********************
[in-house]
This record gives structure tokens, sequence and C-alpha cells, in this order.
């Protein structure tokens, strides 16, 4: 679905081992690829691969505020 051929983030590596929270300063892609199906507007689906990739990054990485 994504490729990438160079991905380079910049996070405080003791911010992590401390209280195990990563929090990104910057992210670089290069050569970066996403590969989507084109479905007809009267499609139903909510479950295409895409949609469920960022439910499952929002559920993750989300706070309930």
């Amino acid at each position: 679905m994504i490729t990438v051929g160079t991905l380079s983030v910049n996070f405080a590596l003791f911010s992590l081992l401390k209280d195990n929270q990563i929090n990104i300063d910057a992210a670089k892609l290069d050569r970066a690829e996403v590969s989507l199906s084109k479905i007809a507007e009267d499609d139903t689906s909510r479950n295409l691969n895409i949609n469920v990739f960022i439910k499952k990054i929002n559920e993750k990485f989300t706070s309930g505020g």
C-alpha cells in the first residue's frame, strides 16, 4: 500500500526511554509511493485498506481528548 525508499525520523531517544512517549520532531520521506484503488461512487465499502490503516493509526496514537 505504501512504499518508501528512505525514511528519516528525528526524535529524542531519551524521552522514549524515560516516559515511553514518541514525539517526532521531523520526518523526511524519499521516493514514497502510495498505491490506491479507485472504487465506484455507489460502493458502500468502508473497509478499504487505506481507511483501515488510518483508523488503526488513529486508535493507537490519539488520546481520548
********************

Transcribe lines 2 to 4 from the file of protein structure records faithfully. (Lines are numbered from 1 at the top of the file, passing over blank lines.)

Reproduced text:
This record gives structure tokens, sequence and C-alpha cells, in this order.
């Protein structure tokens, strides 16, 4: 679905081992690829691969505020 051929983030590596929270300063892609199906507007689906990739990054990485 994504490729990438160079991905380079910049996070405080003791911010992590401390209280195990990563929090990104910057992210670089290069050569970066996403590969989507084109479905007809009267499609139903909510479950295409895409949609469920960022439910499952929002559920993750989300706070309930």
């Amino acid at each position: 679905m994504i490729t990438v051929g160079t991905l380079s983030v910049n996070f405080a590596l003791f911010s992590l081992l401390k209280d195990n929270q990563i929090n990104i300063d910057a992210a670089k892609l290069d050569r970066a690829e996403v590969s989507l199906s084109k479905i007809a507007e009267d499609d139903t689906s909510r479950n295409l691969n895409i949609n469920v990739f960022i439910k499952k990054i929002n559920e993750k990485f989300t706070s309930g505020g």